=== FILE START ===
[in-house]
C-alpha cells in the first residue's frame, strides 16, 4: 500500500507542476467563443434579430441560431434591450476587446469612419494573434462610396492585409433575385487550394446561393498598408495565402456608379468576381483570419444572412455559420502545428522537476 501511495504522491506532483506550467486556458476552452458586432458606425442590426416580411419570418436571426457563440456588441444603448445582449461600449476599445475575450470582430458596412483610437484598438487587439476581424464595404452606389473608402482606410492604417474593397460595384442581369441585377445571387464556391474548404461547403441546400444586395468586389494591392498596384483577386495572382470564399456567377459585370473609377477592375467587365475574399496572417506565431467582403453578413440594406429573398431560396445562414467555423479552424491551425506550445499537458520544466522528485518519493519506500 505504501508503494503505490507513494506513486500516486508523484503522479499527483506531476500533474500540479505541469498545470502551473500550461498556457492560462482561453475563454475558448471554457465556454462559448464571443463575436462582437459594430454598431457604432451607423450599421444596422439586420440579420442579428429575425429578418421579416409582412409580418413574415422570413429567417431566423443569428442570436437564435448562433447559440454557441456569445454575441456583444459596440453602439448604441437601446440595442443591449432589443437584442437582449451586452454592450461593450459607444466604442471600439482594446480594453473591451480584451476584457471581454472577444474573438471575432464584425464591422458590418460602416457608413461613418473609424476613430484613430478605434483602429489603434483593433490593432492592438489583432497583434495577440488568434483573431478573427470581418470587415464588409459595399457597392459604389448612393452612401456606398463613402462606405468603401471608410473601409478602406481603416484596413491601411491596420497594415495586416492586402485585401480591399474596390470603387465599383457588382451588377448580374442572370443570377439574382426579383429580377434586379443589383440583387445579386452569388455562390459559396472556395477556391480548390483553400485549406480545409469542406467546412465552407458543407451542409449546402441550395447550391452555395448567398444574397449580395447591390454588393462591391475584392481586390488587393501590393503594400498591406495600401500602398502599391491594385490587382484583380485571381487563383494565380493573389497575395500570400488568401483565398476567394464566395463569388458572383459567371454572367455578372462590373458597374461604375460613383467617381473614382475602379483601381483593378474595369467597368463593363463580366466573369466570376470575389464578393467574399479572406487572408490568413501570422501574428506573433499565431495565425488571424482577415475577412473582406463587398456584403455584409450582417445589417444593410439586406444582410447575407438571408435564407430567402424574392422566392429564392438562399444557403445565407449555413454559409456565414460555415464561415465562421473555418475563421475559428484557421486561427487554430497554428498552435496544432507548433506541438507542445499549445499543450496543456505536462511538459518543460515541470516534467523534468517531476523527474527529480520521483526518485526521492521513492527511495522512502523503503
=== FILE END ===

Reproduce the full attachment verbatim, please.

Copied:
[in-house]
C-alpha cells in the first residue's frame, strides 16, 4: 500500500507542476467563443434579430441560431434591450476587446469612419494573434462610396492585409433575385487550394446561393498598408495565402456608379468576381483570419444572412455559420502545428522537476 501511495504522491506532483506550467486556458476552452458586432458606425442590426416580411419570418436571426457563440456588441444603448445582449461600449476599445475575450470582430458596412483610437484598438487587439476581424464595404452606389473608402482606410492604417474593397460595384442581369441585377445571387464556391474548404461547403441546400444586395468586389494591392498596384483577386495572382470564399456567377459585370473609377477592375467587365475574399496572417506565431467582403453578413440594406429573398431560396445562414467555423479552424491551425506550445499537458520544466522528485518519493519506500 505504501508503494503505490507513494506513486500516486508523484503522479499527483506531476500533474500540479505541469498545470502551473500550461498556457492560462482561453475563454475558448471554457465556454462559448464571443463575436462582437459594430454598431457604432451607423450599421444596422439586420440579420442579428429575425429578418421579416409582412409580418413574415422570413429567417431566423443569428442570436437564435448562433447559440454557441456569445454575441456583444459596440453602439448604441437601446440595442443591449432589443437584442437582449451586452454592450461593450459607444466604442471600439482594446480594453473591451480584451476584457471581454472577444474573438471575432464584425464591422458590418460602416457608413461613418473609424476613430484613430478605434483602429489603434483593433490593432492592438489583432497583434495577440488568434483573431478573427470581418470587415464588409459595399457597392459604389448612393452612401456606398463613402462606405468603401471608410473601409478602406481603416484596413491601411491596420497594415495586416492586402485585401480591399474596390470603387465599383457588382451588377448580374442572370443570377439574382426579383429580377434586379443589383440583387445579386452569388455562390459559396472556395477556391480548390483553400485549406480545409469542406467546412465552407458543407451542409449546402441550395447550391452555395448567398444574397449580395447591390454588393462591391475584392481586390488587393501590393503594400498591406495600401500602398502599391491594385490587382484583380485571381487563383494565380493573389497575395500570400488568401483565398476567394464566395463569388458572383459567371454572367455578372462590373458597374461604375460613383467617381473614382475602379483601381483593378474595369467597368463593363463580366466573369466570376470575389464578393467574399479572406487572408490568413501570422501574428506573433499565431495565425488571424482577415475577412473582406463587398456584403455584409450582417445589417444593410439586406444582410447575407438571408435564407430567402424574392422566392429564392438562399444557403445565407449555413454559409456565414460555415464561415465562421473555418475563421475559428484557421486561427487554430497554428498552435496544432507548433506541438507542445499549445499543450496543456505536462511538459518543460515541470516534467523534468517531476523527474527529480520521483526518485526521492521513492527511495522512502523503503